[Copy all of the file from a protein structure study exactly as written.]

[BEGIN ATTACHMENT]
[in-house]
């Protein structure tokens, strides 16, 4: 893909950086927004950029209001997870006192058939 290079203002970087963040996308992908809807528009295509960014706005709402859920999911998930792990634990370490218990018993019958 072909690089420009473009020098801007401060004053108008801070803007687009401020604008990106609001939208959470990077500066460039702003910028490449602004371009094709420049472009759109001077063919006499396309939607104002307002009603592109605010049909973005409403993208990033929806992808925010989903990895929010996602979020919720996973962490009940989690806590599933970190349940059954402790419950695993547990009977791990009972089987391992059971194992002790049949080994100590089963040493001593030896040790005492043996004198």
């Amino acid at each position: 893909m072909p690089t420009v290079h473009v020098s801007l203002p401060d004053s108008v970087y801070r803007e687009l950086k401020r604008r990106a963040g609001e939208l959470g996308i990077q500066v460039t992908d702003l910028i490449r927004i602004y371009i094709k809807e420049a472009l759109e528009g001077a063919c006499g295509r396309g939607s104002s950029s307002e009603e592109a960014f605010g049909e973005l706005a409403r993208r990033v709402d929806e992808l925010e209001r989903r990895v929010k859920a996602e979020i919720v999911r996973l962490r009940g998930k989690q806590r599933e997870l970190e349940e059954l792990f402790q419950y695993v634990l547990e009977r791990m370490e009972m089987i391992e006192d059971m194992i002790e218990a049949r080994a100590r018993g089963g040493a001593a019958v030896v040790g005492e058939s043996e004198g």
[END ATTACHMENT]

[in-house]
């Protein structure tokens, strides 16, 4: 893909950086927004950029209001997870006192058939 290079203002970087963040996308992908809807528009295509960014706005709402859920999911998930792990634990370490218990018993019958 072909690089420009473009020098801007401060004053108008801070803007687009401020604008990106609001939208959470990077500066460039702003910028490449602004371009094709420049472009759109001077063919006499396309939607104002307002009603592109605010049909973005409403993208990033929806992808925010989903990895929010996602979020919720996973962490009940989690806590599933970190349940059954402790419950695993547990009977791990009972089987391992059971194992002790049949080994100590089963040493001593030896040790005492043996004198």
């Amino acid at each position: 893909m072909p690089t420009v290079h473009v020098s801007l203002p401060d004053s108008v970087y801070r803007e687009l950086k401020r604008r990106a963040g609001e939208l959470g996308i990077q500066v460039t992908d702003l910028i490449r927004i602004y371009i094709k809807e420049a472009l759109e528009g001077a063919c006499g295509r396309g939607s104002s950029s307002e009603e592109a960014f605010g049909e973005l706005a409403r993208r990033v709402d929806e992808l925010e209001r989903r990895v929010k859920a996602e979020i919720v999911r996973l962490r009940g998930k989690q806590r599933e997870l970190e349940e059954l792990f402790q419950y695993v634990l547990e009977r791990m370490e009972m089987i391992e006192d059971m194992i002790e218990a049949r080994a100590r018993g089963g040493a001593a019958v030896v040790g005492e058939s043996e004198g």